Max Harris examines a historic judgment by India’s Supreme Court and its lessons for other countries.
In a potentially historic decision, on 24 March 2015 India’s Supreme Court struck down section 66A of the Information Technology Act 2000 for unjustifiably restricting free speech. The judgment, written by Justice Nariman, reveals the approach to free speech under Indian law, but also sheds light on key issues in free speech case law all around the world. The case is called Singhal v Union of India, and the Government of India has made clear that it will not seek to appeal the decision.
The key part of the law under challenge, section 66A, had prohibited the sending, through a computer resource or communication device, of:
- “any information that is grossly offensive or has menacing character”;
- “any information” known to be “false” and “for the purpose of causing annoyance, inconvenience, danger, obstruction, insult, injury, criminal intimidation, enmity, hatred or ill will, persistently by making use of such computer resource or communication device”; and
- “any electronic mail or electronic mail message for the purpose of causing annoyance or inconvenience or to deceive or to mislead the addressee or recipient about the origin of such messages”.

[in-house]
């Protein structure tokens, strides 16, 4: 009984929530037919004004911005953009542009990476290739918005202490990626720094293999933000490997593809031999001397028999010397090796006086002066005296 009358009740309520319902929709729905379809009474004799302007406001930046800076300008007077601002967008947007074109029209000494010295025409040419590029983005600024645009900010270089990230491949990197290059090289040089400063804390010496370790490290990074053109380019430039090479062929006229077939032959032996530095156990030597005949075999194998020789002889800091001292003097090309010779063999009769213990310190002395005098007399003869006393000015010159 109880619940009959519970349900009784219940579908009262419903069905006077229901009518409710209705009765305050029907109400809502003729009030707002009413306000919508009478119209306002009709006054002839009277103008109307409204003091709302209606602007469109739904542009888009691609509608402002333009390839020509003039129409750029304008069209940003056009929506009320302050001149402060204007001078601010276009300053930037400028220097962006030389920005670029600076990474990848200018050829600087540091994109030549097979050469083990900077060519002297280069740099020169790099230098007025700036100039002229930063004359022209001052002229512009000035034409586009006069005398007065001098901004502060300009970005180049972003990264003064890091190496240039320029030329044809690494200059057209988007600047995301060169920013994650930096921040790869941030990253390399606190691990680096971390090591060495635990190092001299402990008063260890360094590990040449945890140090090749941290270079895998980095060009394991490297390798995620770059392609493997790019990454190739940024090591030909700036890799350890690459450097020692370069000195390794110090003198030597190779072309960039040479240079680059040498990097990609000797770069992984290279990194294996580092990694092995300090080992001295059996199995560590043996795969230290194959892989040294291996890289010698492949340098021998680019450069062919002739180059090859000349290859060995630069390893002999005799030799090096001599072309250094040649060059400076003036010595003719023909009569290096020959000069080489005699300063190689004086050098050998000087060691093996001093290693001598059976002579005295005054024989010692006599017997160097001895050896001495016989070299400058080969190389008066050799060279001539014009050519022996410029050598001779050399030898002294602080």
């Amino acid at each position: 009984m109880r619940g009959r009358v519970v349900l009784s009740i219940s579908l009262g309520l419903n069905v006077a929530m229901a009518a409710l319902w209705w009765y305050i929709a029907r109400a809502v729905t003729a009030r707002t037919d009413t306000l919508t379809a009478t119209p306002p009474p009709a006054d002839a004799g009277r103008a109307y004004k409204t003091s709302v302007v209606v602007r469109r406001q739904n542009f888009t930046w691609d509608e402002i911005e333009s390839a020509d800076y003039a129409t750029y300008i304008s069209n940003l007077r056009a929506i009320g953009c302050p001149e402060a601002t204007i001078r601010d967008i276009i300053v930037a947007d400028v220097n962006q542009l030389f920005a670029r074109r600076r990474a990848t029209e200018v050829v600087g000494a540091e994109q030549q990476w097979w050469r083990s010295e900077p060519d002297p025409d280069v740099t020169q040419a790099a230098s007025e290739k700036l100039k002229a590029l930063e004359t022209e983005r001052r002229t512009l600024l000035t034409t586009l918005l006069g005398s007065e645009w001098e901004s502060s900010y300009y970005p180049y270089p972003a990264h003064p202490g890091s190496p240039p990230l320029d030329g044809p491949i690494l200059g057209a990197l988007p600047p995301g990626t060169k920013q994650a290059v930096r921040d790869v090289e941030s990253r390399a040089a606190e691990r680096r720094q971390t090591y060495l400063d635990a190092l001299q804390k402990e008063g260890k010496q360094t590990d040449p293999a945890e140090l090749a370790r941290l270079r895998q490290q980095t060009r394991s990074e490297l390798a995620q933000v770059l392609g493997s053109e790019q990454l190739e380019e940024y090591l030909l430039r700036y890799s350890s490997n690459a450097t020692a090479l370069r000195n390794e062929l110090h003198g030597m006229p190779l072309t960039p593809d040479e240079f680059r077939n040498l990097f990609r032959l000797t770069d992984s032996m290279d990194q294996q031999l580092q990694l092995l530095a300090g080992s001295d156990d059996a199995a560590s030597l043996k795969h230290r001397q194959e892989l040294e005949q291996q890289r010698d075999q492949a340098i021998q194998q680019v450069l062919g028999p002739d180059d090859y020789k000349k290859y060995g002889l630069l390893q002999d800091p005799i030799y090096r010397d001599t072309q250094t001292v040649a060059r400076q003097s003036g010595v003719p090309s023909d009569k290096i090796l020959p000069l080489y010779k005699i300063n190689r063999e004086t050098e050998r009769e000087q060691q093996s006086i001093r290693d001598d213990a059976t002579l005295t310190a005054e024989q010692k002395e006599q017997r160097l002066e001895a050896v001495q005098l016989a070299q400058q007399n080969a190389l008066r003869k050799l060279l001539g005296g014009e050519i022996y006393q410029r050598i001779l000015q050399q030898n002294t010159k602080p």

The offence was punishable by up to three years’ imprisonment or a fine. The petitioners in this case also challenged a Kerala Police Act creating a similar offence; s 69A of the Information Technology Act, which gave the government broad powers to block access to computer information and an exemption from liability for intermediaries, such Google or Facebook. The main argument raised was that these laws unjustifiably violated freedom of speech, protected by Article 19 of the Indian Constitution.
Justice Nariman began his judgment by noting that “liberty of thought and expression” is a cardinal value in any democracy. He pointed to some of the benefits of freedom of speech for the individual, for the government and for the development of ideas such as tolerance. He emphasised that free speech could often be divided into discussion, advocacy, and incitement, and he stated, foreshadowing some of his conclusions, that only speech inciting other actions should be restricted under the Indian Constitution.
The judge, an alumnus of Harvard Law School, then wrote at some length about the value of US case law for the decision in front of him. There are some obvious differences between US and Indian constitutional law, he said, with US law more absolute in its free speech protections and the constitutional texts different in their wordings. However, Justice Nariman stated that these differences were less significant on closer inspection. Therefore, while judges’ assessments of what is in the public interest in India might well differ from the US, US decisions should nevertheless hold “great persuasive value”.